Unlike Bloom, I have never taught at a university. But in my capacity as newspaper and magazine editor over the last two decades, I have scouted and recruited dozens of bright twenty-somethings fresh out of journalism school and leading liberal-arts courses in Canada and the United States. In many cases, I have watched these young people struggle for a few years in the profession, and then move on.

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Moss Reumann
November 1st, 2017
6:11 PM
This is an excellent piece of criticism, and well written. In one place, however, I think Kay gets it wrong. He writes, "no one wants to write anything that gets them thrown out of a tribe they’ve inhabited, in good standing, since college, or even high school." Logically, and based on my own behavior, it's less about the spoiling of longtime allegiances than is about maintaining the ability to publish in a wide variety of outlets in the future, given the fact that one's entire bibliography is just a few keystrokes away from an editor considering one's work. It's easy to blame reluctant writers, but keep in mind that an editor's willingness or unwillingness to consider the work of writers who have in the past expressed diverse, non-orthodox viewpoints is just as important, if not more so.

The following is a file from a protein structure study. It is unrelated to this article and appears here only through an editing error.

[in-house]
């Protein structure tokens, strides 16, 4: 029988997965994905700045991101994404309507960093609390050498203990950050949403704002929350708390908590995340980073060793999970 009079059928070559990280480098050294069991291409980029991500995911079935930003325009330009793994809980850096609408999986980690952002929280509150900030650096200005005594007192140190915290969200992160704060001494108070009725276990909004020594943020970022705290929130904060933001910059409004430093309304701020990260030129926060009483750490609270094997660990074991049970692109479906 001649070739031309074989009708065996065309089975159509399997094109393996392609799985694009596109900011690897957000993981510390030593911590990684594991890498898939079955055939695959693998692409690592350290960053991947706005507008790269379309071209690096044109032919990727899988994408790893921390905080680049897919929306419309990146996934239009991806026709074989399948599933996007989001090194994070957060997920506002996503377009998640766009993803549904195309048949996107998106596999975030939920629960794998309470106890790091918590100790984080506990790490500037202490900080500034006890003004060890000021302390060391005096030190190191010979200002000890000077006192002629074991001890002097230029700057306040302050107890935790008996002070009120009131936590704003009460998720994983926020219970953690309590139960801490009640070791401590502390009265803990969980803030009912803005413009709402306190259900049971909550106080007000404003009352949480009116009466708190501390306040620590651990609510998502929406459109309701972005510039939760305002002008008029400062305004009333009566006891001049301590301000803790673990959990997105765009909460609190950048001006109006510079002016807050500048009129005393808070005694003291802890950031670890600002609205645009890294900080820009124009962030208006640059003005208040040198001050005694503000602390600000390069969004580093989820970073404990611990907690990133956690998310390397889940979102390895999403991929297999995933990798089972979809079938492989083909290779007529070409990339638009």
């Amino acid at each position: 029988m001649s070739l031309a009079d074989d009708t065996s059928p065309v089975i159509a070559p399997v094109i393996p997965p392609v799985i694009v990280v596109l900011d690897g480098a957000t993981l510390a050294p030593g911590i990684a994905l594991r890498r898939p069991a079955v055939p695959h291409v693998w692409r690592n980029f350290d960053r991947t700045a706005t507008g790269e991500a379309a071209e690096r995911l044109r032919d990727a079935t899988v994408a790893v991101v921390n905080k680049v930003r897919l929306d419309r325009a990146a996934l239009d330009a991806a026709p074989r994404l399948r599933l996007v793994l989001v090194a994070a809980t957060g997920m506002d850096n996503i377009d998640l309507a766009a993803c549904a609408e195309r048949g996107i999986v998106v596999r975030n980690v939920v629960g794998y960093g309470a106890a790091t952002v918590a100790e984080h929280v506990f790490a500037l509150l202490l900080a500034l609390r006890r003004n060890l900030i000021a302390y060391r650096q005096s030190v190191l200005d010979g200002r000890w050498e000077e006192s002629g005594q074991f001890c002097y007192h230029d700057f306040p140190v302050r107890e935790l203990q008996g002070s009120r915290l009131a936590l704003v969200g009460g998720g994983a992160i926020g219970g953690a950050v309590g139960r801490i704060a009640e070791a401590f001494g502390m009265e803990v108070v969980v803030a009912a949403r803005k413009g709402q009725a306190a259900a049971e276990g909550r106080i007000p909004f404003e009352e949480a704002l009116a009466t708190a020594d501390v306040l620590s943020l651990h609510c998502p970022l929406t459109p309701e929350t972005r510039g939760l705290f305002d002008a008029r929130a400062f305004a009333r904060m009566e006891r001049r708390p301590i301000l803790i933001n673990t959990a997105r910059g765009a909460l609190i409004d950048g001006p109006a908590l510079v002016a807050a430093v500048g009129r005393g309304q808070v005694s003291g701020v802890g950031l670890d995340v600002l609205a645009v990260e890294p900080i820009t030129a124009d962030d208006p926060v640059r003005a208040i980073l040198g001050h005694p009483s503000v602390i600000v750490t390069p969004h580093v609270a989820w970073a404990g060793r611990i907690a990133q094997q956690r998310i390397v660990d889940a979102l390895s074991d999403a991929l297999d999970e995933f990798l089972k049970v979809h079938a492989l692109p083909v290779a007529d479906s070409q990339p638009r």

Lubomir Poliacik
October 31st, 2017
4:10 PM
I don't believe that describing Professor Allan Bloom as an "obscure academic" prior to the publication of "The Closing of the American Mind" is quite accurate. When he taught at the University of Toronto in the 1970's he was something of an academic star, with a following of devoted student "Bloomites". But more importantly, he was the most prominent expounder of the work of his former teacher, Leo Strauss. You may recall that "Sraussians" in G.W.Bush's White House were held responsible by the liberal press for the invasion of Iraq, among other things.

Sal Scilicet
October 30th, 2017
12:10 PM